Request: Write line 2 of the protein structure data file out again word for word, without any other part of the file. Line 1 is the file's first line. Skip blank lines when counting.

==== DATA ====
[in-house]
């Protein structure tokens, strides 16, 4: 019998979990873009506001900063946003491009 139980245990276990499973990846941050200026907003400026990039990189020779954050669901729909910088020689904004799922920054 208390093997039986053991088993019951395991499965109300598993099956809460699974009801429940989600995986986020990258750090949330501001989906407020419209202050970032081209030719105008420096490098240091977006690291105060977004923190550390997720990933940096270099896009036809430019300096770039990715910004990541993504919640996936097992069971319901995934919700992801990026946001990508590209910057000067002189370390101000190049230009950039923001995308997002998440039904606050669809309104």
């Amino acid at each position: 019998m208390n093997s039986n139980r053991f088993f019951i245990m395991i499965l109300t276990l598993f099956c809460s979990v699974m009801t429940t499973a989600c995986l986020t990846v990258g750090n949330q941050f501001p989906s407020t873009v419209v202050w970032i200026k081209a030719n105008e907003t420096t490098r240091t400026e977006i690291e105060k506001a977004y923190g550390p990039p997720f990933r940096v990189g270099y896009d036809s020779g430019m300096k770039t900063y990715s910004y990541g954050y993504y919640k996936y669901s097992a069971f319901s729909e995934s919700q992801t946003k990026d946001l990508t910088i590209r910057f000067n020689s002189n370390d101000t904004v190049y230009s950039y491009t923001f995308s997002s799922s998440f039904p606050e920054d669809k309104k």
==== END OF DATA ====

């Protein structure tokens, strides 16, 4: 019998979990873009506001900063946003491009 139980245990276990499973990846941050200026907003400026990039990189020779954050669901729909910088020689904004799922920054 208390093997039986053991088993019951395991499965109300598993099956809460699974009801429940989600995986986020990258750090949330501001989906407020419209202050970032081209030719105008420096490098240091977006690291105060977004923190550390997720990933940096270099896009036809430019300096770039990715910004990541993504919640996936097992069971319901995934919700992801990026946001990508590209910057000067002189370390101000190049230009950039923001995308997002998440039904606050669809309104």